Then you need to think about obviousness: those things that could be easily duplicated by many individuals ought not to receive patent protection because the gain isn't worth it.
Judge Posner argued that there are many areas in which patent protection is not necessary. This is an argument for keeping the patent system, not for getting rid of it. This is because the operation of the patent system itself should weed out these areas in which it's not worth getting a patent.
Applying this to patent improvements: Gleevik. Indian court basically concluded that there wasn't enough of an improvement over the existing technology to justify a patent. This is the wrong way to think about it. If you have something that is patented, and that patent has expired, and you now decide to make an improvement, then your patenting of that improvement will not be successful unless the improvement is sufficiently great for it to be commercially successful over the now freely available product. In this situation, he doesn't see a strong enough case for changing the way these particular patents operate.
Other kinds of patents: software patents. here, the argument is that the patent thicket creates the kind of blockade due to the defensive use of existing patents. In his view, the patent thicket argument is severely overated. This is because each patent represents an incremental gain, and is a substitute for the things that are already outthere. It's like a superhighway that goes over the street. A new patent thins out the thicket by creating an alternative. In his view, the novelty outweigs the blockade situation.
The immense number of licenses and cross-licenses also show that the system is working. Made even more efficient due to the valuation of pools across the pools themselves. This leads to more accurate pricing.
He thinks about patent reform from a perspective of how the patent system has become too lax in its protection of property rights. Two ways in particular:
1) Injunctions. The decline in the use of injunctive relief in the context of ordinary patent disputes. It's very difficult to measure actual damages to a patent holder; measuing consequential damages is always hard. The benefit of an injunction is that it avoids the need to calculate damages.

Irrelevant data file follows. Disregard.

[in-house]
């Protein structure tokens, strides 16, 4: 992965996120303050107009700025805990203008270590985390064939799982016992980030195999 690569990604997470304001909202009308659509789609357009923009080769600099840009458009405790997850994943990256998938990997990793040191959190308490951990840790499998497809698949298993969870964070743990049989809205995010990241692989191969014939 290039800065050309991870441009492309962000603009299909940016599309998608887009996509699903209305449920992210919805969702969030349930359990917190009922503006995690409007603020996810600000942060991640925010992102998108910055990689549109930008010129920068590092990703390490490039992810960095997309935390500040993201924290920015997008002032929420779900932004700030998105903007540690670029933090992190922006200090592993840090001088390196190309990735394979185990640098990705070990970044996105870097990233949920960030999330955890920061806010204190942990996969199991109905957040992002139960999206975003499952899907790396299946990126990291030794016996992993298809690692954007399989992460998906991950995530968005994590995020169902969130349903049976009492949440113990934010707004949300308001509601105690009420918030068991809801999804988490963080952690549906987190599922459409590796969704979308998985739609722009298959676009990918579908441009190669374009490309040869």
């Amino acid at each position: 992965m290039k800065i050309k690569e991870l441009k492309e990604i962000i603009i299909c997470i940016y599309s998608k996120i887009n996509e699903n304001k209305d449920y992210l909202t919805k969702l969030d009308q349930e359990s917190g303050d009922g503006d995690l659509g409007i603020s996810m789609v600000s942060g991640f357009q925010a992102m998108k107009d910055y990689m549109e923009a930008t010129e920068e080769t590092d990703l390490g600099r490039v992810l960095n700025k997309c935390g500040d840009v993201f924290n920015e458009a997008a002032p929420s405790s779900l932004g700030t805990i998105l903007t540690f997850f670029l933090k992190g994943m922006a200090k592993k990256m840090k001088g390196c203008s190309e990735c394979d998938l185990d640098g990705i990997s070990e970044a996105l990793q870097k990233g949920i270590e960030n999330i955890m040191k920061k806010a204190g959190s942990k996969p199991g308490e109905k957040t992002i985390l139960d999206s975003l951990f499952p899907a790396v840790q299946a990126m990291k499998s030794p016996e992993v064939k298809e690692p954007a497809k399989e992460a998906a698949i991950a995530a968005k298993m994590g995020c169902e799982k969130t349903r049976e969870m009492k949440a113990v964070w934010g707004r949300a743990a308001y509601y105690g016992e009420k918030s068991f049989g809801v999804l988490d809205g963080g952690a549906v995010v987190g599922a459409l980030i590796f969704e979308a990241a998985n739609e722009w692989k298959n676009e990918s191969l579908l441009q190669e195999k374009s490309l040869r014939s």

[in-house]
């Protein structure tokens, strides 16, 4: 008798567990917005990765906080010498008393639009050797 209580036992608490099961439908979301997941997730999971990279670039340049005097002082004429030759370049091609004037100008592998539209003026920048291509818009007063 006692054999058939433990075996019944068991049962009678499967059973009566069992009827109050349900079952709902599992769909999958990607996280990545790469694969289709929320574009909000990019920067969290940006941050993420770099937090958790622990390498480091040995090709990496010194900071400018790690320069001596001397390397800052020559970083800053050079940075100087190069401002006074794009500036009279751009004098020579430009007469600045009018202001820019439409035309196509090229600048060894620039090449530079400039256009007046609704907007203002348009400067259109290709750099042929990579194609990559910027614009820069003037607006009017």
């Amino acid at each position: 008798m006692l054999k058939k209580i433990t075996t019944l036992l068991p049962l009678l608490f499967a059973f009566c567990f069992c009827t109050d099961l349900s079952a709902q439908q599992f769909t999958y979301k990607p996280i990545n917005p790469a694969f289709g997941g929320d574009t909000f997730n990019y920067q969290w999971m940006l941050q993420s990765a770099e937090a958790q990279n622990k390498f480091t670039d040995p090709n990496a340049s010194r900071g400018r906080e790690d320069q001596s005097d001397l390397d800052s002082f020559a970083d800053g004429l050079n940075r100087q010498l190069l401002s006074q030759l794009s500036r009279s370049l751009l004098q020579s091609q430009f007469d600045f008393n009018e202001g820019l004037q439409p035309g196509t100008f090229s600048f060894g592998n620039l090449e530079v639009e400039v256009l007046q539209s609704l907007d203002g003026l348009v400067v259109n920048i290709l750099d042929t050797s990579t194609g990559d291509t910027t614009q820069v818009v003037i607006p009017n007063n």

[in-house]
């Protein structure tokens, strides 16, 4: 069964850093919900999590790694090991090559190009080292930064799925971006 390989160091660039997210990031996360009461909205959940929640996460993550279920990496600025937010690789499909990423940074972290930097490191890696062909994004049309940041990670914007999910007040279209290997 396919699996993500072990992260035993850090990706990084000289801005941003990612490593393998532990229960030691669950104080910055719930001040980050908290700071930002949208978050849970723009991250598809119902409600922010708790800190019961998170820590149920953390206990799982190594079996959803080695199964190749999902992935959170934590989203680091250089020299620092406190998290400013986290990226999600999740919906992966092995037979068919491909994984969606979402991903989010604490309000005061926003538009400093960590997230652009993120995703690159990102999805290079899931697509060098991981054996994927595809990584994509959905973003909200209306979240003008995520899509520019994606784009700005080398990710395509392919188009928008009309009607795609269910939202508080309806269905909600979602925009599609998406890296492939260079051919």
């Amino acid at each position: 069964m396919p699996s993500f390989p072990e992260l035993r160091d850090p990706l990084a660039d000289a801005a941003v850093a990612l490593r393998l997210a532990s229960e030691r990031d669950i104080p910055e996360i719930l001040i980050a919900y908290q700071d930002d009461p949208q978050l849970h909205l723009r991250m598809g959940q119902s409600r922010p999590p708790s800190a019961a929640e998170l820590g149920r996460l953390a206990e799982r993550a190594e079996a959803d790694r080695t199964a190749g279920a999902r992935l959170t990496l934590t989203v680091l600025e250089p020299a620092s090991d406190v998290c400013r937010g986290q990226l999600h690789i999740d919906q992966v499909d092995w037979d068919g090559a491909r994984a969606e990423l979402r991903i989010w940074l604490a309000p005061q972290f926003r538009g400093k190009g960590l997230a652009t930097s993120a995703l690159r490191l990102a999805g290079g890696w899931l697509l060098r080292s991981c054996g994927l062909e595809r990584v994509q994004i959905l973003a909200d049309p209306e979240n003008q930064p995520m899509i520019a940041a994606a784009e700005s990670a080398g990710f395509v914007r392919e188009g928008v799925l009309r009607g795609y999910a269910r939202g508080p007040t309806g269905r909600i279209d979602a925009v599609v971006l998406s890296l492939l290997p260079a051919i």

One issue here: When you're granting injunctions, they shouldn't be thought of only in absolute terms. Injunctions can be varied in two ways: the can be tailored in absolute terms and they can be married with damages.
If you don't have these kinds of injunctions, you'll have people flee the licensing system and dare someone to sue them.
2) Limitations on licensing. The law of licensing in patents isn't just reliant on consensual notions of licensing. There are all sorts of restrictions on the ability to license. These, to him, seem to simply increase the costs of licensing.
On the AIA: Not clear that we want to experiment with rules when the outcome is not clearly positive. That's what the AIA did. His basic take is that we had a lot of reform that basically put everything in reverse.
Post-presentation dialogue: Posner, responding to Epstein's position that a patent holder should be entitled to exclusive right. A patent is both a property right and a weapon to protect something that you've invented.
Epstein takes the position that small incremental improvements are either not valuable, in which case inventors will not file for a patent or the improvement will not matter in the marketplace because a non-infringing alternative already exists.